Mass. overhauling financial system

Massachusetts is overhauling its accounting and reporting system — built through a series of projects from the late 1980s to the early 1990s — with a Web-based makeover.

The state comptroller's office recently announced a $25.2 million deal with American Management Systems Inc. to develop the new Massachusetts Management, Accounting and Reporting System (MMARS). Fairfax, Va.-based AMS said it would be one of the largest statewide Web-based financial systems in the country.

George Mitchell, AMS vice president, said there was a general lack of appeal for the current mainframe "green screen" system (, which has about 5,000 users throughout the commonwealth.

"Their principal concern in terms of the technology was the age of it, support, reliability and particularly the difficulty in costs associated with making the change or the time it took," he said, adding that the comptroller's office has been an AMS customer "on and off for more than 15 years."

Mitchell said the new Web-based system will enable payees, vendors and others to use self-service applications, such as check the status of their accounts or payments or registering with the commonwealth. "It's going to be much more streamlined and also [users will] have access to information," he said.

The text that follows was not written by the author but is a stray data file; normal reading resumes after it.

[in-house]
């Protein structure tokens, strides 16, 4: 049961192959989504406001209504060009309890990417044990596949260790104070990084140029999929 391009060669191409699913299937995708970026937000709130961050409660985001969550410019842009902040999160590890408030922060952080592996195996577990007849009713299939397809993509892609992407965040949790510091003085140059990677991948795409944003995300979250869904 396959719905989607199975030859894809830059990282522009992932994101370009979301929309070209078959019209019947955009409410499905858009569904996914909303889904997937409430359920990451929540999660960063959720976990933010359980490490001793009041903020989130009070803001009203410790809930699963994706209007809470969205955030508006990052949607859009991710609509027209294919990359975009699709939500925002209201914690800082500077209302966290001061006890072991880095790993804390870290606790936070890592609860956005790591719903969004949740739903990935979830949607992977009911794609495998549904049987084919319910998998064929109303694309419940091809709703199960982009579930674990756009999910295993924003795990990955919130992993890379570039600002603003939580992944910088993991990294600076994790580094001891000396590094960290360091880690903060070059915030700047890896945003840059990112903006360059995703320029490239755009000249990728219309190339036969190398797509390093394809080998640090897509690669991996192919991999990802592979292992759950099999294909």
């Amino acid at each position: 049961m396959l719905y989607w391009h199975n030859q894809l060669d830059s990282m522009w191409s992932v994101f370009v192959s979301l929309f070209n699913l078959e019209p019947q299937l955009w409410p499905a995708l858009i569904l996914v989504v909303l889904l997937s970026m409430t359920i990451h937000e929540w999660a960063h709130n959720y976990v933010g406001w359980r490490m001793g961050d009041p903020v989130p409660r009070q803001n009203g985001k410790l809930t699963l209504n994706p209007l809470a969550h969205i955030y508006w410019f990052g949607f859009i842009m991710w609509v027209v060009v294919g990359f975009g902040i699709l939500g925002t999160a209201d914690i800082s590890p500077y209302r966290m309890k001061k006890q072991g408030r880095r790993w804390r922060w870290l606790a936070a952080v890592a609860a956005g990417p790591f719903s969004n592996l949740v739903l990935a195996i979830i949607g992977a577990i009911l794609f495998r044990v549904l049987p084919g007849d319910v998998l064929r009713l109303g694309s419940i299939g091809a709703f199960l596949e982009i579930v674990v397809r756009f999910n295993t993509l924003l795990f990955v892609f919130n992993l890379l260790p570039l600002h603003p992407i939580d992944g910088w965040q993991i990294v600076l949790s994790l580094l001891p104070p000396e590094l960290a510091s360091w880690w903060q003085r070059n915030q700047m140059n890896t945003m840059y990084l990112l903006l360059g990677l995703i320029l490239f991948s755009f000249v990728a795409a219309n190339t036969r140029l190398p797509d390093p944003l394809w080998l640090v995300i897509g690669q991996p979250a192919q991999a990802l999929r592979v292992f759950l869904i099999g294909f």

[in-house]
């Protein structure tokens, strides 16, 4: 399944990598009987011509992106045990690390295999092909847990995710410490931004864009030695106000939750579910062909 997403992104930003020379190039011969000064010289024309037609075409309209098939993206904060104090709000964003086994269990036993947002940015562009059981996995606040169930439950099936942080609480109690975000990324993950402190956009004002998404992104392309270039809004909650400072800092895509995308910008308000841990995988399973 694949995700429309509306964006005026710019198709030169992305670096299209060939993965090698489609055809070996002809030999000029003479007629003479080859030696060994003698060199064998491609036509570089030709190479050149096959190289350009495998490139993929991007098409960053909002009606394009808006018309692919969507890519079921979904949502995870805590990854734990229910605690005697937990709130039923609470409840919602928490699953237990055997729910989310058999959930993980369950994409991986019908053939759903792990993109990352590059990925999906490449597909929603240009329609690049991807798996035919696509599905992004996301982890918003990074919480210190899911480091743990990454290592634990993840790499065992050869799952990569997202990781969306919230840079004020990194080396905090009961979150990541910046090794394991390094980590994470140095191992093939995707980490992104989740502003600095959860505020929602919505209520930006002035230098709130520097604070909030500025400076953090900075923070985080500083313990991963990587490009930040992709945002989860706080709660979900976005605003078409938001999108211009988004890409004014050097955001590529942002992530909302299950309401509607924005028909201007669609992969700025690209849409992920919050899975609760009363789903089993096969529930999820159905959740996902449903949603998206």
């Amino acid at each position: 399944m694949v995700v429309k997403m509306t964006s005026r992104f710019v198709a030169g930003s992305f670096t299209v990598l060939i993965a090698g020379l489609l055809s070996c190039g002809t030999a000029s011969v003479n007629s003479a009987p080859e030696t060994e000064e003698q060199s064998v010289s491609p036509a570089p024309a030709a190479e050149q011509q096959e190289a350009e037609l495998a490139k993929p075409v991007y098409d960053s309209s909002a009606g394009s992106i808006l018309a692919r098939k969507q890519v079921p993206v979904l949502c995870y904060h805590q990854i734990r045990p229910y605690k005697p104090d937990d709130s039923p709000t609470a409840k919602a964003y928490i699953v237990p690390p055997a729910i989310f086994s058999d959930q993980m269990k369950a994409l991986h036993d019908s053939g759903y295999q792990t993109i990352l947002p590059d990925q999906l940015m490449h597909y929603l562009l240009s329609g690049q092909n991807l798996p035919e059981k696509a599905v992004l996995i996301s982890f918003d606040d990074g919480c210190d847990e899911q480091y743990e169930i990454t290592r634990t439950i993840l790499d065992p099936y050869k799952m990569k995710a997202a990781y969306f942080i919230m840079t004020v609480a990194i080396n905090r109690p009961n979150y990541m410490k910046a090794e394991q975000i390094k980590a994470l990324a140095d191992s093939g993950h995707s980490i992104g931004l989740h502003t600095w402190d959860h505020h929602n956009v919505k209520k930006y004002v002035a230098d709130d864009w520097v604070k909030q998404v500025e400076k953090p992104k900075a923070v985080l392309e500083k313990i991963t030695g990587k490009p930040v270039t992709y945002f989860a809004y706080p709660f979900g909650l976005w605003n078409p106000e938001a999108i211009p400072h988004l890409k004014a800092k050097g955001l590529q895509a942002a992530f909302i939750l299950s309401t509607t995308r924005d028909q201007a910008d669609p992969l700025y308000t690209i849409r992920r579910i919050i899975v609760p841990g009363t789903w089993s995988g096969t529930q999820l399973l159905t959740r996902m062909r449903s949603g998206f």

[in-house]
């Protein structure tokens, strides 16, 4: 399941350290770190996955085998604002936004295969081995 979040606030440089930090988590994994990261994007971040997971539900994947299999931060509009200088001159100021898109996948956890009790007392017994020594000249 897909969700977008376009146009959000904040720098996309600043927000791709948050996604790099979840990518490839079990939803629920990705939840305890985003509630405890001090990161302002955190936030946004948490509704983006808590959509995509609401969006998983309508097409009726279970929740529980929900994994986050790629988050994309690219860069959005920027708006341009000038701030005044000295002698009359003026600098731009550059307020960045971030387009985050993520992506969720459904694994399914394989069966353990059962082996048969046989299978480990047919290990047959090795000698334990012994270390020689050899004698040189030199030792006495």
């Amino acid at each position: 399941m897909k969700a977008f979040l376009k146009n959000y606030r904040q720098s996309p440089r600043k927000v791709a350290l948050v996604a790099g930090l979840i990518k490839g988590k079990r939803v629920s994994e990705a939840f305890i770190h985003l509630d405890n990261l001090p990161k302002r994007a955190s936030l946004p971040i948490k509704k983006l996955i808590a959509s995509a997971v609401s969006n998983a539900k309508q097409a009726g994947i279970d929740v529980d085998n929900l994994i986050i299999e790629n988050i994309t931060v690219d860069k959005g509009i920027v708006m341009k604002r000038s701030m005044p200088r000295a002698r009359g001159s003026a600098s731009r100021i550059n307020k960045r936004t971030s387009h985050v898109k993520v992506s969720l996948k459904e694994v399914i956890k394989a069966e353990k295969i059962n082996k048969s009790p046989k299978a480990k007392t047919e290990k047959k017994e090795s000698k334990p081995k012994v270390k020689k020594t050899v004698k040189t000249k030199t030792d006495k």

The new system, which is slated for a May 2004 launch, also will provide real-time interaction with the state portal (, allowing users to move more easily between the systems.

Mitchell said work will be done in partnership with the state comptroller's office as well as the state's IT department in components such as training and software design.

About two years ago, the comptroller's office ( started planning for the initiative with a task force composed of state agencies that wanted more functionality and less maintenance in a new technology platform, Mitchell said. After more research, the commonwealth decided it would do an upgrade with AMS, which helped develop part of the current system.

After detailed requirements analysis on hardware and software implementation and costs, the commonwealth added the project to a $300 million IT bond issue that passed in the spring of 2001. In the period before the contract was signed, the comptroller's office facilitated a business process improvement study, identifying 15 areas where there were good opportunities for improving practices, Mitchell said.


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